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By Sarah J. Maas

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Feyre has killed a fairy, and now she must pay. At least, that’s what the giant wolf is telling her.

Next thing she knows, she’s being held captive by the mysterious Tamlin in his court of magic. Unsure where to turn in this confusing world of bloodthirsty beasts and supernatural monsters, she ignores every warning about the powerful Fae and falls in love with Tamlin. But their feelings may be short-lived, for there is a shadow growing over the land of the fairies… and Feyre might be the only one to stop it.

I’m not sure how to feel about this book. It’s definitely entertaining enough, there are some nice moments and the writing is visually evocative. On the other hand, the story completely changes its setting, premise and tone in the second half, and the entire plot hinges on an uninspiring romance. So, some good and some bad.

For the good: The concepts used in the worldbuilding are interesting, though mostly underdeveloped. The wall separating the human and fairy worlds isn’t exactly innovative, but I like the idea of a small human population stranded on the tip of a continent otherwise full of magical creatures while the rest of the humans are just chilling on another island. The fact that humans have forsaken and forgotten their gods after the fairies massacred most of them is also intriguing, and fairy glamour is used in fun ways (let’s just glamour the whole town away so the human doesn’t get freaked out!) Unfortunately, as I’ve said before, none of these wordbuilding ideas are really developed in interesting ways. They’re just kind of plopped there.

Feyre is a nice enough protagonist, though not particularly memorable. She’s allowed to be sexual on her own terms, and she almost doesn’t feel like a Katniss Everdeen expy (could we please get a YA female protagonist who doesn’t hunt with a bow and arrow to feed her family, has one male friend and a significant relationship with her sister(s)?) Some of the side characters are nice as well, including Lucien (one of the only characters who doesn’t sit around and mope about his pain) and Feyre’s sisters (Listen, I do kind of hate you, but you’re my sister and I sure as hell wasn’t letting some random fairy kidnap you without trying to track you down, okay?)

For the bad: Let’s talk about romance for a second. You can definitely have good romance stories. They exist; they’re out there. But the fundamental thing about romance is this: you are centering your entire story, the whole thing, the plot and themes and character arcs and everything, on the relationship between two people. That is the heart of your story. So you better make damn sure that relationship is interesting.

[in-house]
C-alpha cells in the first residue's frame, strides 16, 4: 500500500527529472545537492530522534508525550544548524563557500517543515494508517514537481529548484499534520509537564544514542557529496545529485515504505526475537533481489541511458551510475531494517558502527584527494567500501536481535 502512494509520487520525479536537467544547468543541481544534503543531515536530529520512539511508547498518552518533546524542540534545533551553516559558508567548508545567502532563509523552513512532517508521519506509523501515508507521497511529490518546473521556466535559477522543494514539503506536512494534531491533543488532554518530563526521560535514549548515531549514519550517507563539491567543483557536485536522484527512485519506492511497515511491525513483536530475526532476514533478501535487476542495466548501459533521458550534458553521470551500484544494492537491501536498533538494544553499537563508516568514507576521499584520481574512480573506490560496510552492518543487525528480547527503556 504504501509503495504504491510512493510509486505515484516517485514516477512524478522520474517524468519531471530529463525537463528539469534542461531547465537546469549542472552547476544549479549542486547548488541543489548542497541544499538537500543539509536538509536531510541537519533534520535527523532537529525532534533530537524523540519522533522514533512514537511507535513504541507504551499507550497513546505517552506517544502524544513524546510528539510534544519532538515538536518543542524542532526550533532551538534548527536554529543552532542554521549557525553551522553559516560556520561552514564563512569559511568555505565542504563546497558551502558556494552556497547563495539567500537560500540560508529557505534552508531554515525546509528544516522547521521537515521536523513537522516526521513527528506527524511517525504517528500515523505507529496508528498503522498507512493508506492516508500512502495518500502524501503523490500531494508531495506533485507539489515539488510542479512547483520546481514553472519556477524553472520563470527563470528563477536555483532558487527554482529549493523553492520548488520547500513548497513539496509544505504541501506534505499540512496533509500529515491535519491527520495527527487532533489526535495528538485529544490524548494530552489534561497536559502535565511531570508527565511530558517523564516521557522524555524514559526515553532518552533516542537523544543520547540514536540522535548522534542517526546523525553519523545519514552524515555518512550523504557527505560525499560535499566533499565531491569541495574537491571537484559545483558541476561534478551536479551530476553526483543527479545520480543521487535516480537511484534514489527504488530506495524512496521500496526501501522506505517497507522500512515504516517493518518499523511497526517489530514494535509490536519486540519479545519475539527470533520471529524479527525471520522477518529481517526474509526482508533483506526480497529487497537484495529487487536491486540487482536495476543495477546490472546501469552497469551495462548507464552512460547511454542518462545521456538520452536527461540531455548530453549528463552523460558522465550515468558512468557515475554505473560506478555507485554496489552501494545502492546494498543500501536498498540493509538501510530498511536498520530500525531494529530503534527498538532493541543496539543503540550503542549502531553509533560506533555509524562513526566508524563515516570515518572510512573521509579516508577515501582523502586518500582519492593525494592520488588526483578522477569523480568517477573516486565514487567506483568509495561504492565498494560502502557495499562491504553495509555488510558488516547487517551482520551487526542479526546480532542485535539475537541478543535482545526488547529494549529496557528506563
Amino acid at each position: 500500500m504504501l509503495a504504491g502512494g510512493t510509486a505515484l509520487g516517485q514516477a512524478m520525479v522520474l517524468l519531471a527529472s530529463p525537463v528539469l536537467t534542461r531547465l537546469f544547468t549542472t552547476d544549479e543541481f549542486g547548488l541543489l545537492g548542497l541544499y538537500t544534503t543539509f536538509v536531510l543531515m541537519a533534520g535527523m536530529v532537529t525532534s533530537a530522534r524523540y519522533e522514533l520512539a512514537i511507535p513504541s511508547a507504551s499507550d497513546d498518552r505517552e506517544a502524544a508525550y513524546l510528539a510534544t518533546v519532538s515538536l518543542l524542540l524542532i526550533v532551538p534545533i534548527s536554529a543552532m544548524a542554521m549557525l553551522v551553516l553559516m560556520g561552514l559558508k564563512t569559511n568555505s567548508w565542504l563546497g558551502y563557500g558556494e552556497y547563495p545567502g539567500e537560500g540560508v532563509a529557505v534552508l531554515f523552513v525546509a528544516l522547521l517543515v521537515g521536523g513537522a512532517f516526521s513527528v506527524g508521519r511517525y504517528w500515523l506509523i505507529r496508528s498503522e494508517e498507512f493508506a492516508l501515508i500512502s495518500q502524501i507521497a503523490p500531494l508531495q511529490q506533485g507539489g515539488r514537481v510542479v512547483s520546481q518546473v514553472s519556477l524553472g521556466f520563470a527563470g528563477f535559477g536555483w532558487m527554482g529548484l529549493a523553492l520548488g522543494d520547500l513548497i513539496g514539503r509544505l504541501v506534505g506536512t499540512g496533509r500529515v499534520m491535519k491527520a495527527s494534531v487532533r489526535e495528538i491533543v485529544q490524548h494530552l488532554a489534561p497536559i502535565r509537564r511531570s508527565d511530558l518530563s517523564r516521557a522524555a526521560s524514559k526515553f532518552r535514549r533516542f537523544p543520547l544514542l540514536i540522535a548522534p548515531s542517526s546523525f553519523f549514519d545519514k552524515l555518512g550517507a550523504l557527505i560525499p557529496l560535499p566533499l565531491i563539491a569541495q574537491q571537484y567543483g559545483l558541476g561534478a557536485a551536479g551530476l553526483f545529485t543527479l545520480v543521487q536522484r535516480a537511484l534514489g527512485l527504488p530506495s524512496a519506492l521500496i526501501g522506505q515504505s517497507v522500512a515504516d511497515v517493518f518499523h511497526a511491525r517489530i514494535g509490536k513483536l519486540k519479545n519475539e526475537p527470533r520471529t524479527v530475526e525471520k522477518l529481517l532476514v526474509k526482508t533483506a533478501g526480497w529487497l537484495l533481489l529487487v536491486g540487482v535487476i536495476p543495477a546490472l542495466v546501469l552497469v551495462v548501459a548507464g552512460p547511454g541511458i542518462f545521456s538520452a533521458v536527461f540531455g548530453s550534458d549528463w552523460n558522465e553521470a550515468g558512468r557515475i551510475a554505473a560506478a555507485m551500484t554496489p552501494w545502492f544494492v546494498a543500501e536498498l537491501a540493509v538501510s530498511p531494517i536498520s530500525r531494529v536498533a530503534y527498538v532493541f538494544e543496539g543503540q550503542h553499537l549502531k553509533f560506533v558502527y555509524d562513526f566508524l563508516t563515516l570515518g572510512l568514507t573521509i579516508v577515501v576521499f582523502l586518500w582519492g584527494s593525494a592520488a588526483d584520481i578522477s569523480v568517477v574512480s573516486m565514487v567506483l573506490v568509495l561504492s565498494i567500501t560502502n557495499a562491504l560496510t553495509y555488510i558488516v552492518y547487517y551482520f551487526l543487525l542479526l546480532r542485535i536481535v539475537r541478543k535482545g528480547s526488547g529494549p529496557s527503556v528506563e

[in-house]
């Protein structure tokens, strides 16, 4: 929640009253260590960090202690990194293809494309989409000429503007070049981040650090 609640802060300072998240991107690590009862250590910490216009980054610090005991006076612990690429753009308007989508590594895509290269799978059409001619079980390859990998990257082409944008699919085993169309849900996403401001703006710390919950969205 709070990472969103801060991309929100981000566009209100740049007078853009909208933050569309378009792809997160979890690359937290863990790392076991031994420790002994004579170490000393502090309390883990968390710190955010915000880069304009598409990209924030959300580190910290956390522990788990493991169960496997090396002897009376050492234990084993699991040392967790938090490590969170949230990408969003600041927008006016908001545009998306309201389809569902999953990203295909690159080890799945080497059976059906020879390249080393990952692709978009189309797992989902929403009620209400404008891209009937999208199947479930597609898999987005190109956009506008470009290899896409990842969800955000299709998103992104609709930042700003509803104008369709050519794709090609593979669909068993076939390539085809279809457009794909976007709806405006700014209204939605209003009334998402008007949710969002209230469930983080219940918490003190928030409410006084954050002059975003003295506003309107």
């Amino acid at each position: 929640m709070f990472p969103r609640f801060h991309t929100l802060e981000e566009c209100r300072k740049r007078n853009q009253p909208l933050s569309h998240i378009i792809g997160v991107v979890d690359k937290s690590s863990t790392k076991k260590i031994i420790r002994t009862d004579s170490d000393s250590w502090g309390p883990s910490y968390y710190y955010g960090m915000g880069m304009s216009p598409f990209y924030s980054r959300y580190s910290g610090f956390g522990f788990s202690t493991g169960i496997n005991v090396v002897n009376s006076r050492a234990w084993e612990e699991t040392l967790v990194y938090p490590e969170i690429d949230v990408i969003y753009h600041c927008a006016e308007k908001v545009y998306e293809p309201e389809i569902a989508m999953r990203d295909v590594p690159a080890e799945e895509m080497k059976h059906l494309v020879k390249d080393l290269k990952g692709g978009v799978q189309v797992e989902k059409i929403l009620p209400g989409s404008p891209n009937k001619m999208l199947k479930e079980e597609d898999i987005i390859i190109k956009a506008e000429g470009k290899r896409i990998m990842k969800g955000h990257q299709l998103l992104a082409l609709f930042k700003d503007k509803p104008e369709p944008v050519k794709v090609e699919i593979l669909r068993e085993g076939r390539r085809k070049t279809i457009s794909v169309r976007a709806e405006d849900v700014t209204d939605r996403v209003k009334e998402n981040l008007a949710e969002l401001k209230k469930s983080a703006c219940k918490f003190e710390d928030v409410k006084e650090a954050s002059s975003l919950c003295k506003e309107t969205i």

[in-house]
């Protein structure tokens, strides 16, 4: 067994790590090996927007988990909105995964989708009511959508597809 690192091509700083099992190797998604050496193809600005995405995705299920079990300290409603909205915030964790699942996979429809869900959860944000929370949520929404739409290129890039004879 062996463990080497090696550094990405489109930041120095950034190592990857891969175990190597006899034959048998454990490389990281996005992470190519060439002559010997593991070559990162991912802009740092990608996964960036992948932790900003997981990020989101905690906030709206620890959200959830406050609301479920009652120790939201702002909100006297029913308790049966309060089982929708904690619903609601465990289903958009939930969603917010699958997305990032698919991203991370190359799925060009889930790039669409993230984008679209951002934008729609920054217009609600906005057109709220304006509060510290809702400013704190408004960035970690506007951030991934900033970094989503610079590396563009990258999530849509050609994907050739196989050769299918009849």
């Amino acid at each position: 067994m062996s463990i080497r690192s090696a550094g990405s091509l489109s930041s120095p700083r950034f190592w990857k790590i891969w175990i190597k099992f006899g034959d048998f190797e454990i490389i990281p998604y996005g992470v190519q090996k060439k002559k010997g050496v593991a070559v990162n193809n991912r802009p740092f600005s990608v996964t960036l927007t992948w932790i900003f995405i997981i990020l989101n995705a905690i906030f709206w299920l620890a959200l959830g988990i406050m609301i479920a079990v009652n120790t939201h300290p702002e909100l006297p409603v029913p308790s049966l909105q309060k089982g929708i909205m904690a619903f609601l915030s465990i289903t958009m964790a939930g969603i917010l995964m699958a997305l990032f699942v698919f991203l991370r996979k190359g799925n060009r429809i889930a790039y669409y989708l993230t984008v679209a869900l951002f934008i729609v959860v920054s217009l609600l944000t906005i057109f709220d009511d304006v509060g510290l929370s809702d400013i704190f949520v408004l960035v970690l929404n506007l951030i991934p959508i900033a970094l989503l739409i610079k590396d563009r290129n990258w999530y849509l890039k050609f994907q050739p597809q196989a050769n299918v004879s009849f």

Feyre and Tamlin’s relationship isn’t very interesting. They’re in love. That’s… it, really. Feyre thinks he’s hot, and Tamlin… also thinks Feyre is hot? I’m honestly not sure.

The point is, Feyre has much more chemistry with Lucien and Rhys than she does with her own love interest. That means that Feyre has more chemistry with the guy who regularly drugs her and sexually abuses her than with her actual boyfriend. Ouch.

So when Feyre decides to leave her whole world and her happy life behind to rescue Tamlin from unspeakable evil by surviving grueling and bloody trials… it kind of falls flat. Let me sacrifice my soul for the guy whose booty I like to squeeze.

Which leads me to the pacing and tonal issues; the first and second half of the book could almost be their own separate stories. The tone, setting, even the cast are radically different from one half to the other, to the point where I often felt like I was reading a sequel rather than a third act.

I know Maas has received some criticism for the overwhelmingly “straight-white-cis-ness” of her characters, and this is definitely the case here (no, I’m not counting the blue-skinned fairy as a POC). To be fair it’s not like mass media is any better about diversity most of the time, and I wouldn’t call her writing egregious in that respect (it’s not like she’s shoving it down the reader’s throat or anything.) But it is something to keep in mind.

Overall, I really struggled about whether or not to get the sequel to this book. I eventually did, because I’m a reckless completionist and my brain wouldn’t let me go, but I’m honestly a little wary of what I’ll find there. Wish me luck.

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